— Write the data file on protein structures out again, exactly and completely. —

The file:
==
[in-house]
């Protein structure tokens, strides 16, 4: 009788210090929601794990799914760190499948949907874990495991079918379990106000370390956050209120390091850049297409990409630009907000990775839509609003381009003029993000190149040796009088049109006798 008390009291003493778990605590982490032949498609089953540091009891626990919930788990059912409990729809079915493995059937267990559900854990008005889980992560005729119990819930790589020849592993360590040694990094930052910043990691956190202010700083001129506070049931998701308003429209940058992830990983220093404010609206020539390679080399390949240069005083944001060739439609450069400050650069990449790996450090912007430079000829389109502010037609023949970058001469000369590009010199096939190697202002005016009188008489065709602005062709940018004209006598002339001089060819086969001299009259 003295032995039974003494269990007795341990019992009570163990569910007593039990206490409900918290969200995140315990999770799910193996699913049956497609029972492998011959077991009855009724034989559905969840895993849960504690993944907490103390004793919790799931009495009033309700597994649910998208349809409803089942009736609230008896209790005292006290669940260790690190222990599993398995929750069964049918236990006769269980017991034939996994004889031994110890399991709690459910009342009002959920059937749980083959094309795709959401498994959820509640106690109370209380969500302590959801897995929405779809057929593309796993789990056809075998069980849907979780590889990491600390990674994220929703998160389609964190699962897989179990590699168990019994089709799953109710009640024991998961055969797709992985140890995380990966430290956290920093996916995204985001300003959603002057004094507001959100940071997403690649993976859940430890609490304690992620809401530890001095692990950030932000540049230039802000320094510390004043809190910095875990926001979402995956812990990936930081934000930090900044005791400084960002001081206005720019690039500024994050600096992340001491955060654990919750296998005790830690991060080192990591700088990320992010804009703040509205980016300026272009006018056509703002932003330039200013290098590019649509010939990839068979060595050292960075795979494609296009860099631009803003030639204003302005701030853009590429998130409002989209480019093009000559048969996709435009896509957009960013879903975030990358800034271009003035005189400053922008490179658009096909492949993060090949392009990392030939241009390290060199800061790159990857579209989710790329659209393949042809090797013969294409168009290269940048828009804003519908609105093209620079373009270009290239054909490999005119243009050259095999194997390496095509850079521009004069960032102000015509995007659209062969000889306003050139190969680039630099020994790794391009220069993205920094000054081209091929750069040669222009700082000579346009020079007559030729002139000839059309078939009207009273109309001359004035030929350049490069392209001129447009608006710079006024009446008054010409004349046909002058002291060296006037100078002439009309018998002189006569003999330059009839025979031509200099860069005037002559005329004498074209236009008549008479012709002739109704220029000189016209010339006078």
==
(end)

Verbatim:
[in-house]
């Protein structure tokens, strides 16, 4: 009788210090929601794990799914760190499948949907874990495991079918379990106000370390956050209120390091850049297409990409630009907000990775839509609003381009003029993000190149040796009088049109006798 008390009291003493778990605590982490032949498609089953540091009891626990919930788990059912409990729809079915493995059937267990559900854990008005889980992560005729119990819930790589020849592993360590040694990094930052910043990691956190202010700083001129506070049931998701308003429209940058992830990983220093404010609206020539390679080399390949240069005083944001060739439609450069400050650069990449790996450090912007430079000829389109502010037609023949970058001469000369590009010199096939190697202002005016009188008489065709602005062709940018004209006598002339001089060819086969001299009259 003295032995039974003494269990007795341990019992009570163990569910007593039990206490409900918290969200995140315990999770799910193996699913049956497609029972492998011959077991009855009724034989559905969840895993849960504690993944907490103390004793919790799931009495009033309700597994649910998208349809409803089942009736609230008896209790005292006290669940260790690190222990599993398995929750069964049918236990006769269980017991034939996994004889031994110890399991709690459910009342009002959920059937749980083959094309795709959401498994959820509640106690109370209380969500302590959801897995929405779809057929593309796993789990056809075998069980849907979780590889990491600390990674994220929703998160389609964190699962897989179990590699168990019994089709799953109710009640024991998961055969797709992985140890995380990966430290956290920093996916995204985001300003959603002057004094507001959100940071997403690649993976859940430890609490304690992620809401530890001095692990950030932000540049230039802000320094510390004043809190910095875990926001979402995956812990990936930081934000930090900044005791400084960002001081206005720019690039500024994050600096992340001491955060654990919750296998005790830690991060080192990591700088990320992010804009703040509205980016300026272009006018056509703002932003330039200013290098590019649509010939990839068979060595050292960075795979494609296009860099631009803003030639204003302005701030853009590429998130409002989209480019093009000559048969996709435009896509957009960013879903975030990358800034271009003035005189400053922008490179658009096909492949993060090949392009990392030939241009390290060199800061790159990857579209989710790329659209393949042809090797013969294409168009290269940048828009804003519908609105093209620079373009270009290239054909490999005119243009050259095999194997390496095509850079521009004069960032102000015509995007659209062969000889306003050139190969680039630099020994790794391009220069993205920094000054081209091929750069040669222009700082000579346009020079007559030729002139000839059309078939009207009273109309001359004035030929350049490069392209001129447009608006710079006024009446008054010409004349046909002058002291060296006037100078002439009309018998002189006569003999330059009839025979031509200099860069005037002559005329004498074209236009008549008479012709002739109704220029000189016209010339006078």